Lisa Howorth says her debut novel, Flying Shoes, which came out in paperback last spring, was rattling around in her head for years. In it, a reporter begins looking into an unsolved crime that occurred 50 years ago, when a 9-year-old boy was sexually molested and killed on Mother’s Day in 1966.
In real life, Howorth’s stepbrother, Stevie Johnston, also went missing on Mother’s Day in 1966, and was found dead a day later near the intersection of Little Falls Parkway and what is now the Capital Crescent Trail in Bethesda. Stevie, who was 9, had been sexually molested and stabbed.
The case rocked Bethesda and the Washington, D.C., area, garnering a front-page story in The Washington Post. Rick Neumann, one of Howorth’s three surviving brothers, says the tragedy seemed to mark the end of innocence in what had been a quiet and bucolic suburb.
Another of Howorth’s brothers—who asked that his name be left out of this story—began to look into the case more than a decade ago.
Howorth says her brother has reviewed documents at police headquarters in Rockville that indicate that authorities eventually zeroed in on a suspect: a man who was questioned in a 1967 molestation case involving a young boy in Bethesda. The suspect’s physical description seemed to match a composite sketch the police had made in Stevie’s case, and also seemed a possible match for a shoe print near the place where Stevie’s body was found. But somewhere along the way, the police apparently lost track of the physical evidence in Stevie’s case, and the Johnston family was never told that police had a suspect.
Howorth believes an “egregious” series of mistakes by Montgomery County Police is responsible for the homicide still languishing in the cold-case files. “It was Keystone Kops all the way,” says Neumann, who runs Neumann Associates, a floor refinishing company in Bethesda. The police declined to discuss the case with Bethesda Magazine.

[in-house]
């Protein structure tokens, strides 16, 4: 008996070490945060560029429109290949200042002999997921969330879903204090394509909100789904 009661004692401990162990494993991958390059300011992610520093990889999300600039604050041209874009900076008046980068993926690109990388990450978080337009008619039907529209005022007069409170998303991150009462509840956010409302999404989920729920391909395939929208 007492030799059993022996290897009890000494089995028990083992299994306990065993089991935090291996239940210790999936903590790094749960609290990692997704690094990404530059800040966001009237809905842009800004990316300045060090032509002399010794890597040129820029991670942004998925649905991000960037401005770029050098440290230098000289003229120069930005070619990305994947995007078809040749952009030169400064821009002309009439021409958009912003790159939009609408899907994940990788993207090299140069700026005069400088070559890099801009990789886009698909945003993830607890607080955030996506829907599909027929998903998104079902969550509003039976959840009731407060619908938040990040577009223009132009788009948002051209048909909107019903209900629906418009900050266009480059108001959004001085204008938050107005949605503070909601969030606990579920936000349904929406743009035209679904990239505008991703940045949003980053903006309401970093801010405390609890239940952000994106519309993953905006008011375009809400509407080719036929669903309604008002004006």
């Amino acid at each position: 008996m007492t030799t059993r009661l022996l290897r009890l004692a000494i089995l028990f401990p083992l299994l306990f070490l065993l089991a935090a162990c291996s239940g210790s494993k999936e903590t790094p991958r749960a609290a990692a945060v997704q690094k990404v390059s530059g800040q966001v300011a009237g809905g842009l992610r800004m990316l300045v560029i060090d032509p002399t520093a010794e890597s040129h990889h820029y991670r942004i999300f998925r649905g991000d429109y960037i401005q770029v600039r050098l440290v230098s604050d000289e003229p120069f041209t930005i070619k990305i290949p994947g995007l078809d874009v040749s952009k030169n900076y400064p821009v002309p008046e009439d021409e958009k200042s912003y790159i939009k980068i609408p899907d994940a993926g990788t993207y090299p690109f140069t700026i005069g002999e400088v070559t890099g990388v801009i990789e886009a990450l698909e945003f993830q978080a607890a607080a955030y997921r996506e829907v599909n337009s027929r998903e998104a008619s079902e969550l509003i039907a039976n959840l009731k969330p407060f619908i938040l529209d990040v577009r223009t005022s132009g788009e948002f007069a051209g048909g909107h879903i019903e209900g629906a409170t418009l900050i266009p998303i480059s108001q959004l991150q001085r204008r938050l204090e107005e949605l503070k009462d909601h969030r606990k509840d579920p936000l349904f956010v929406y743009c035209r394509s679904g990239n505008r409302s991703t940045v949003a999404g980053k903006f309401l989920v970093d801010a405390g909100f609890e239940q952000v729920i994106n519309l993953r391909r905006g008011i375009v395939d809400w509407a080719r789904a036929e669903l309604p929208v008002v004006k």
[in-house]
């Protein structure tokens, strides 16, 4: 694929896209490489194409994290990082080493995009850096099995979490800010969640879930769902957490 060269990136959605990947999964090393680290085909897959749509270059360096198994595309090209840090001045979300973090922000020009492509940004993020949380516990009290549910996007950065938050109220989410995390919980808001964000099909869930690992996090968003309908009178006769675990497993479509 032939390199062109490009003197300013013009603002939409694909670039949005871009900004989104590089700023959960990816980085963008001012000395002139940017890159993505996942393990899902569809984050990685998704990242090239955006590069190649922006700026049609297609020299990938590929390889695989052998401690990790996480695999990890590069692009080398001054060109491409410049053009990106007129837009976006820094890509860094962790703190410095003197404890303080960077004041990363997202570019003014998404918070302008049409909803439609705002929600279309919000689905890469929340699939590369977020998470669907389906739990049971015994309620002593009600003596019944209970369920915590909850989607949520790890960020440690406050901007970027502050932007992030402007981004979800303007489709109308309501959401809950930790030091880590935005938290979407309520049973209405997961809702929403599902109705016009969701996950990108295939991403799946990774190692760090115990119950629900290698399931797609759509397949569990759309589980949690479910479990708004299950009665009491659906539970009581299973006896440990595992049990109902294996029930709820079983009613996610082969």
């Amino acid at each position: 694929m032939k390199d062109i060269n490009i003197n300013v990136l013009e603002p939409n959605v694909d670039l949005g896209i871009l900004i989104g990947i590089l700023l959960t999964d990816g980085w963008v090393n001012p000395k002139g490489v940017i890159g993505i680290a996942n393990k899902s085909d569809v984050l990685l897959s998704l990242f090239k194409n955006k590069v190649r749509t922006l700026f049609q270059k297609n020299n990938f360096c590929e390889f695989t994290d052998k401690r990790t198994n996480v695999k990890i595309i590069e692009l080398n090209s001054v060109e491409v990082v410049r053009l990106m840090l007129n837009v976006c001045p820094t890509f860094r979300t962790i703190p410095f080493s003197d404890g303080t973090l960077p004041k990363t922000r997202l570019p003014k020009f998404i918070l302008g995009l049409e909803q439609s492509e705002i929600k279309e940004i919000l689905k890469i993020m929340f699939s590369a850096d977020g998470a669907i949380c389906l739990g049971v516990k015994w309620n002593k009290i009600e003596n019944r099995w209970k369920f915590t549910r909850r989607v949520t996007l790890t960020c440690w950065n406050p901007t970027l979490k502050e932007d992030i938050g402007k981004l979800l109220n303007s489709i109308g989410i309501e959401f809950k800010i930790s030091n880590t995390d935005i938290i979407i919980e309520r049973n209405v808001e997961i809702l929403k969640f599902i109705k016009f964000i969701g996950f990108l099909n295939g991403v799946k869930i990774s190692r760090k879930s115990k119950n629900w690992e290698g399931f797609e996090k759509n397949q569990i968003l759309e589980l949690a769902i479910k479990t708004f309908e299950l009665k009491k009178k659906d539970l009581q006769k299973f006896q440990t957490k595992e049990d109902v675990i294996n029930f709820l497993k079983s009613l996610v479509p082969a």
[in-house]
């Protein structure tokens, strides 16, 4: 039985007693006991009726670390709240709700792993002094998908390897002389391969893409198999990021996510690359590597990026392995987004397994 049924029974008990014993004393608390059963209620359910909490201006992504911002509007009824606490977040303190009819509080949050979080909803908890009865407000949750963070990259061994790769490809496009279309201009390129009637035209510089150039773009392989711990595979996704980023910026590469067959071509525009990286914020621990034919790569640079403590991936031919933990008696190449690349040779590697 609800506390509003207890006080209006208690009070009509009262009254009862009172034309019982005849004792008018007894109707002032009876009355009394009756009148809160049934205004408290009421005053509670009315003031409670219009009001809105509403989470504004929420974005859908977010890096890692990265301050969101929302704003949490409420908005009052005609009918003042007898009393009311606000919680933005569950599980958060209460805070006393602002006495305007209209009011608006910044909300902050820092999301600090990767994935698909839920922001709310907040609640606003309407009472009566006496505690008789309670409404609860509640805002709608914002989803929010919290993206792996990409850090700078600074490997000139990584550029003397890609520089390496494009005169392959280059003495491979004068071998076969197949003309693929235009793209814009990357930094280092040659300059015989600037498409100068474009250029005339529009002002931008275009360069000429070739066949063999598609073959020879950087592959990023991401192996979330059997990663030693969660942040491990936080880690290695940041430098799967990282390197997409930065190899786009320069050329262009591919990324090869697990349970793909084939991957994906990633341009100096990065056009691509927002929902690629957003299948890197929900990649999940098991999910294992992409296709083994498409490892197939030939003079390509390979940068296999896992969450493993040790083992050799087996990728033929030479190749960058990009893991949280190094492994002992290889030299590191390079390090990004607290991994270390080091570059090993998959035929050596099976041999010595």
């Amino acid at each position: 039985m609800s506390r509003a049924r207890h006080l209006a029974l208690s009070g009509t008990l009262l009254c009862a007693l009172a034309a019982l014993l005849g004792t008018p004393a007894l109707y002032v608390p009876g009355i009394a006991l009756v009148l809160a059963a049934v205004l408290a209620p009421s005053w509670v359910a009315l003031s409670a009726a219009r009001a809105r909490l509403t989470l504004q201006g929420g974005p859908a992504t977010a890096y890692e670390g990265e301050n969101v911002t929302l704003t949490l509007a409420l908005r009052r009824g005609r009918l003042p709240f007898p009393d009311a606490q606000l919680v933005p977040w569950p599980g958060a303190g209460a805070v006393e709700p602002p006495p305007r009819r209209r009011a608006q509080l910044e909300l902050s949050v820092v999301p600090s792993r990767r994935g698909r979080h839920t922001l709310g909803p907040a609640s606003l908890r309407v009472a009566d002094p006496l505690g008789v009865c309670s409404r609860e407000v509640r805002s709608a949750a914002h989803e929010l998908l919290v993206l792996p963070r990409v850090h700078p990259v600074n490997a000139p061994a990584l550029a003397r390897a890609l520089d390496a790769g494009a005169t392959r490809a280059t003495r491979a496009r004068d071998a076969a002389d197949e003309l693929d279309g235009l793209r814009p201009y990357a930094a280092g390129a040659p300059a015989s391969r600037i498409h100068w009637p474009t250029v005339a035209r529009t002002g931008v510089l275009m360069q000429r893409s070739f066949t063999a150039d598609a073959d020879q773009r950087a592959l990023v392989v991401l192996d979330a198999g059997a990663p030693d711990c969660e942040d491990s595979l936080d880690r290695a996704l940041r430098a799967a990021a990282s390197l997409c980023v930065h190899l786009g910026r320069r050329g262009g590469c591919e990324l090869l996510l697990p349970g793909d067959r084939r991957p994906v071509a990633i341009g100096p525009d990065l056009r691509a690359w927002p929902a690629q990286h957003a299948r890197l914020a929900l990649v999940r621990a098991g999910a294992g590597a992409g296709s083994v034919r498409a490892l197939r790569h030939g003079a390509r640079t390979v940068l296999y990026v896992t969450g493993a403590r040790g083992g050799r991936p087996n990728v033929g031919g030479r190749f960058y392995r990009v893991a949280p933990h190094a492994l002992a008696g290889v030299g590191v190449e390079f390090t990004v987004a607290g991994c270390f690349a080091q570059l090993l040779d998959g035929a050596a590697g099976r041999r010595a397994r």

Howorth and her husband, Richard, own Square Books in Oxford, Mississippi, a community with a strong literary tradition (William Faulkner was a longtime resident). She spent years crafting the novel while raising three children, managing the bookstore with her husband, and writing nonfiction for magazines.
In Flying Shoes, there is no question that art takes inspiration from life. The narrator is Mary Byrd Thornton, a woman whose story and background are similar to Howorth’s. In the book, there’s a sudden break in the case. Thornton and her family meet with a detective who describes the police department’s mishandling of evidence and the likelihood that the killer was behind bars for other molestation cases, but soon may be freed. A review in Entertainment Weekly called the book “a potent mix of Southern melancholy and charm.”
As the 50th anniversary of Stevie Johnston’s killing looms, Howorth, her three brothers and her mother are hoping that the publication of Flying Shoes, paired with the unrelenting detective work of the brother who has become the family sleuth, might help to finally bring the case to a conclusion. The family would like to see the police pursue the still-living suspect from five decades ago. There is no statute of limitations on a murder charge, so if police and prosecutors could come up with solid evidence—there was no DNA testing in the ’60s—they might be able to bring a suspect to trial.
But Howorth says she’s been disappointed that the book has not yet spurred any movement on the case. “This is a very old case, but it still is very much alive to me and to my family,” she says. “When I finished the book, I expected to feel elated, and I expected a real sense of accomplishment and a sense of moving things forward. I had hope.”